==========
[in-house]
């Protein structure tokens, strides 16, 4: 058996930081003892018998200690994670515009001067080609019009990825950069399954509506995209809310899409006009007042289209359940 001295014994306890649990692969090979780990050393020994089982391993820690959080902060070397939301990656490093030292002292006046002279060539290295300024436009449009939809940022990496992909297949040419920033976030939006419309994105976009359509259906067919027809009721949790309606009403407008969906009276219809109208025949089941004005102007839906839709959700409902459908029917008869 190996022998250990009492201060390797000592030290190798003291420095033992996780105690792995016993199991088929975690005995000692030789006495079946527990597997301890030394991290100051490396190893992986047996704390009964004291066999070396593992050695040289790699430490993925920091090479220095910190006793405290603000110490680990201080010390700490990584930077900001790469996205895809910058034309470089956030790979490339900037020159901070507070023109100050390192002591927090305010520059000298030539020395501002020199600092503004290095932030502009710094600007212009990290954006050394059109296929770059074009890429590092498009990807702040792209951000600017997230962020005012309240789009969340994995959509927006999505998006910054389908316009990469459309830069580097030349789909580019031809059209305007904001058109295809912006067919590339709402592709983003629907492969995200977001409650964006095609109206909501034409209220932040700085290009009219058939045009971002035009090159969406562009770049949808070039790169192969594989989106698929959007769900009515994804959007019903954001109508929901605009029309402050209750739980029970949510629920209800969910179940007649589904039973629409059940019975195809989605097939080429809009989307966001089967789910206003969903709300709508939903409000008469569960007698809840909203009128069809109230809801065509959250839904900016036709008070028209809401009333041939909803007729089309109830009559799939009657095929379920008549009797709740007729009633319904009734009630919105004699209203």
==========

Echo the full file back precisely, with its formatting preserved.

[in-house]
């Protein structure tokens, strides 16, 4: 058996930081003892018998200690994670515009001067080609019009990825950069399954509506995209809310899409006009007042289209359940 001295014994306890649990692969090979780990050393020994089982391993820690959080902060070397939301990656490093030292002292006046002279060539290295300024436009449009939809940022990496992909297949040419920033976030939006419309994105976009359509259906067919027809009721949790309606009403407008969906009276219809109208025949089941004005102007839906839709959700409902459908029917008869 190996022998250990009492201060390797000592030290190798003291420095033992996780105690792995016993199991088929975690005995000692030789006495079946527990597997301890030394991290100051490396190893992986047996704390009964004291066999070396593992050695040289790699430490993925920091090479220095910190006793405290603000110490680990201080010390700490990584930077900001790469996205895809910058034309470089956030790979490339900037020159901070507070023109100050390192002591927090305010520059000298030539020395501002020199600092503004290095932030502009710094600007212009990290954006050394059109296929770059074009890429590092498009990807702040792209951000600017997230962020005012309240789009969340994995959509927006999505998006910054389908316009990469459309830069580097030349789909580019031809059209305007904001058109295809912006067919590339709402592709983003629907492969995200977001409650964006095609109206909501034409209220932040700085290009009219058939045009971002035009090159969406562009770049949808070039790169192969594989989106698929959007769900009515994804959007019903954001109508929901605009029309402050209750739980029970949510629920209800969910179940007649589904039973629409059940019975195809989605097939080429809009989307966001089967789910206003969903709300709508939903409000008469569960007698809840909203009128069809109230809801065509959250839904900016036709008070028209809401009333041939909803007729089309109830009559799939009657095929379920008549009797709740007729009633319904009734009630919105004699209203």